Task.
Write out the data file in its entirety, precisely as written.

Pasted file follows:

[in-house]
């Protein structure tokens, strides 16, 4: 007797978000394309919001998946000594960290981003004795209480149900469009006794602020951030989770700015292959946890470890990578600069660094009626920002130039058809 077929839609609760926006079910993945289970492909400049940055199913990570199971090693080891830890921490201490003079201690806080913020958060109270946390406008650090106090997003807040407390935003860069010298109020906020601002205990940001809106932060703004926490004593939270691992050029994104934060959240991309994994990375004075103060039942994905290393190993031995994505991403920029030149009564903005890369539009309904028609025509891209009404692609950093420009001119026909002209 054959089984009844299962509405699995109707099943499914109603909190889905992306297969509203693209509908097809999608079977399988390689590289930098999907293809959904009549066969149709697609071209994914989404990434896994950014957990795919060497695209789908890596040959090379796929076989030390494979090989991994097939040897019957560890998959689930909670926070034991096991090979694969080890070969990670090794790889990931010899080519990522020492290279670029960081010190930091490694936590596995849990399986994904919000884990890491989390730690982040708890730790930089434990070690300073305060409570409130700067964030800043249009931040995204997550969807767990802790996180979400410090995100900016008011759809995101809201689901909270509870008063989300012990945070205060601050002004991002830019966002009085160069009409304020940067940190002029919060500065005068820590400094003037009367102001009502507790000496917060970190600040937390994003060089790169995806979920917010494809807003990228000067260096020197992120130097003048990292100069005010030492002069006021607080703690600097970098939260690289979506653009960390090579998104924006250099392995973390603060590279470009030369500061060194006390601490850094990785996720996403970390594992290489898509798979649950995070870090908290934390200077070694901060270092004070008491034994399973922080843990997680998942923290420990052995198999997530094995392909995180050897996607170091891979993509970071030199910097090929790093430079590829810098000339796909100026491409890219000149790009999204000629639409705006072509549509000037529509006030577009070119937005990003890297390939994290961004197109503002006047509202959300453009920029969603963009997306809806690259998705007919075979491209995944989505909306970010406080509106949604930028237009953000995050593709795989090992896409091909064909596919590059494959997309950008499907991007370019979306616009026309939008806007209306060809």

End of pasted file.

[in-house]
């Protein structure tokens, strides 16, 4: 007797978000394309919001998946000594960290981003004795209480149900469009006794602020951030989770700015292959946890470890990578600069660094009626920002130039058809 077929839609609760926006079910993945289970492909400049940055199913990570199971090693080891830890921490201490003079201690806080913020958060109270946390406008650090106090997003807040407390935003860069010298109020906020601002205990940001809106932060703004926490004593939270691992050029994104934060959240991309994994990375004075103060039942994905290393190993031995994505991403920029030149009564903005890369539009309904028609025509891209009404692609950093420009001119026909002209 054959089984009844299962509405699995109707099943499914109603909190889905992306297969509203693209509908097809999608079977399988390689590289930098999907293809959904009549066969149709697609071209994914989404990434896994950014957990795919060497695209789908890596040959090379796929076989030390494979090989991994097939040897019957560890998959689930909670926070034991096991090979694969080890070969990670090794790889990931010899080519990522020492290279670029960081010190930091490694936590596995849990399986994904919000884990890491989390730690982040708890730790930089434990070690300073305060409570409130700067964030800043249009931040995204997550969807767990802790996180979400410090995100900016008011759809995101809201689901909270509870008063989300012990945070205060601050002004991002830019966002009085160069009409304020940067940190002029919060500065005068820590400094003037009367102001009502507790000496917060970190600040937390994003060089790169995806979920917010494809807003990228000067260096020197992120130097003048990292100069005010030492002069006021607080703690600097970098939260690289979506653009960390090579998104924006250099392995973390603060590279470009030369500061060194006390601490850094990785996720996403970390594992290489898509798979649950995070870090908290934390200077070694901060270092004070008491034994399973922080843990997680998942923290420990052995198999997530094995392909995180050897996607170091891979993509970071030199910097090929790093430079590829810098000339796909100026491409890219000149790009999204000629639409705006072509549509000037529509006030577009070119937005990003890297390939994290961004197109503002006047509202959300453009920029969603963009997306809806690259998705007919075979491209995944989505909306970010406080509106949604930028237009953000995050593709795989090992896409091909064909596919590059494959997309950008499907991007370019979306616009026309939008806007209306060809």